In a world first scientists have used stem cells to successfully give a seven-year-old boy new skin all over his body, after a genetic condition left him with 80% of his epidermis destroyed.
The “experimental” gene therapy was the last resort after all other options had failed for Hassan, who suffers from epidermolysis bullosa, otherwise known as a ‘butterfly child’ because of the fragile and delicate nature of their skin.
The procedure, which undoubtedly saved his life, marks a step forward for potential research into treatment of large-scale skin problems, say researchers.
Epidermolysis Bullosa is a genetic condition caused by a defect in protein-forming genes that are essential for skin regeneration, and is considered to be incurable.
Even minor stresses to the surface of the skin skin can result in blisters, wounds and skin loss with scar formation and, depending on how severe the disease is, internal organs may be affected too.
Needless to say, epidermolysis bullosa significantly reduces a patient’s quality of life. Hassan was suffering with severe sepsis and his body weight had dropped to just 17kg when he was admitted to hospital.
The medical team at the Ruhr-Universitat Bochum’s burn unit and Centre for Regenerative Medicine at the University of Modena worked together to test out the new therapy, which required taking stem cells from the patients and then cultivating live skin grafts, which were genetically modified to remove the condition.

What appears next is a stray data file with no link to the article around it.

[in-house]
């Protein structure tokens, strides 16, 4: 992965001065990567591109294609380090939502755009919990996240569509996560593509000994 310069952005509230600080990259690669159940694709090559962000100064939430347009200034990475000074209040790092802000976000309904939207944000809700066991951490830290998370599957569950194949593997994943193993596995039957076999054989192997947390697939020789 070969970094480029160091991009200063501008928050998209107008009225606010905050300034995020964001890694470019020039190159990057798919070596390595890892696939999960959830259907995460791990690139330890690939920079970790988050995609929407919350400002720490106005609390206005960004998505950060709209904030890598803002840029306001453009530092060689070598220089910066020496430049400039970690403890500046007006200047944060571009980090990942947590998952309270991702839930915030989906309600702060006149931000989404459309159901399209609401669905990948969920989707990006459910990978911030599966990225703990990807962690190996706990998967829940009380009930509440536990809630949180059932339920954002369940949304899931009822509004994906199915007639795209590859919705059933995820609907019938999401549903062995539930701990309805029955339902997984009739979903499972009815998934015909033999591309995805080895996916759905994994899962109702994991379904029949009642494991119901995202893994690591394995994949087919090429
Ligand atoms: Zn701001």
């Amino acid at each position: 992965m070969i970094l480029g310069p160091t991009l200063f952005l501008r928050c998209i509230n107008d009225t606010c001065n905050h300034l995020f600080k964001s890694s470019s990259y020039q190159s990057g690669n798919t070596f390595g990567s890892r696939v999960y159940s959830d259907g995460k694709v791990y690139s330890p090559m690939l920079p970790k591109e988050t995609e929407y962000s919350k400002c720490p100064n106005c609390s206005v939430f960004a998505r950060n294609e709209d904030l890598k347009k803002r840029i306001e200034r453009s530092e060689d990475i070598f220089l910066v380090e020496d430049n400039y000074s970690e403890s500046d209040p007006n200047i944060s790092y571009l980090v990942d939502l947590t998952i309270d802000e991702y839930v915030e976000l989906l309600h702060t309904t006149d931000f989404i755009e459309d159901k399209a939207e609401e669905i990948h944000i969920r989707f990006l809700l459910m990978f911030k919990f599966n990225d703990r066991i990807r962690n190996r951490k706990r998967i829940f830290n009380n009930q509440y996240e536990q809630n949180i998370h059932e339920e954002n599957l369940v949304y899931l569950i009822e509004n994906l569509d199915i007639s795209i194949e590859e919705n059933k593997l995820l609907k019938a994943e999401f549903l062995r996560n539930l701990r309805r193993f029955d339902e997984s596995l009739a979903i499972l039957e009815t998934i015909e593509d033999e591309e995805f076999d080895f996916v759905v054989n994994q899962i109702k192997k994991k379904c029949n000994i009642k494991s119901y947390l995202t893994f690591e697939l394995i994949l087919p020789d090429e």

Grown in petri dishes in a clean room laboratory, the 0.94 metres of epidermis were then transplanted back onto Hassan’s body in October 2015, covering his arms, legs, entire back, flanks, stomach, neck and face.
A period of four months inpatient recovery then followed, and Hassan was discharged in February 2016, the team said: “Transplanting 80% of the skin and providing intensive medical care to the patient over a period of eight months was extremely challenging.”
Almost two years later, Hassan is able to attend school again and partake in his family life and have a social life.
Researchers Tobias Rothoeft and Tobias Hirsch said: “The close collaboration between the departments in Bochum and the University of Modena’s expertise have been the key to success. This makes us very proud.”